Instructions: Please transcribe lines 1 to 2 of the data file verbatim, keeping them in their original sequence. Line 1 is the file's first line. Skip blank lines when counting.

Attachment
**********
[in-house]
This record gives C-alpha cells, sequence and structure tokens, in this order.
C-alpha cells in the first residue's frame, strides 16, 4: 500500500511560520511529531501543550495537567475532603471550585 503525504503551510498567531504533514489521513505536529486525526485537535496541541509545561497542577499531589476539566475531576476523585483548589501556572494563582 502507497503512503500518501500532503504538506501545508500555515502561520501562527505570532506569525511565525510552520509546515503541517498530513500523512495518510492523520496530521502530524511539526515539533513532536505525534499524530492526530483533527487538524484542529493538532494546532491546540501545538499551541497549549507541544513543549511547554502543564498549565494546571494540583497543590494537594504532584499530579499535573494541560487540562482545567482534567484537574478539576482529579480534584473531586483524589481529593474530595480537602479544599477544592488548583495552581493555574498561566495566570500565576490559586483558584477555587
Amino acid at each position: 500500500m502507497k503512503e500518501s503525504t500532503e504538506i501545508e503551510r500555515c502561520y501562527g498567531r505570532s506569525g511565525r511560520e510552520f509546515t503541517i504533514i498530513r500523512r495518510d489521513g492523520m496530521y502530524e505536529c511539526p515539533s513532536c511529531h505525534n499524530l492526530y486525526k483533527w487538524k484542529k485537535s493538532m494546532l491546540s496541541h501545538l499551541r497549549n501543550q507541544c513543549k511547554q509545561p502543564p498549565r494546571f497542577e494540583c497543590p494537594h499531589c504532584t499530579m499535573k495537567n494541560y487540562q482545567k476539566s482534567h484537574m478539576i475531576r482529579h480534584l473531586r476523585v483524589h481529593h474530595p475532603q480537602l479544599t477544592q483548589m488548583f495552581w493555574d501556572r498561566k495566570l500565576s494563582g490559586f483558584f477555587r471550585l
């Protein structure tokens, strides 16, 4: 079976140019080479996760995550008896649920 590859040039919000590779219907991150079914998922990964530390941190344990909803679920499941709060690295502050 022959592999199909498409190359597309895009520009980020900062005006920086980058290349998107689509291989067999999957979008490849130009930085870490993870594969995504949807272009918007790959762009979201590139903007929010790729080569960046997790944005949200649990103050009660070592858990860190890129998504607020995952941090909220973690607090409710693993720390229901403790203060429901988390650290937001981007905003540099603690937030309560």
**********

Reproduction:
[in-house]
This record gives C-alpha cells, sequence and structure tokens, in this order.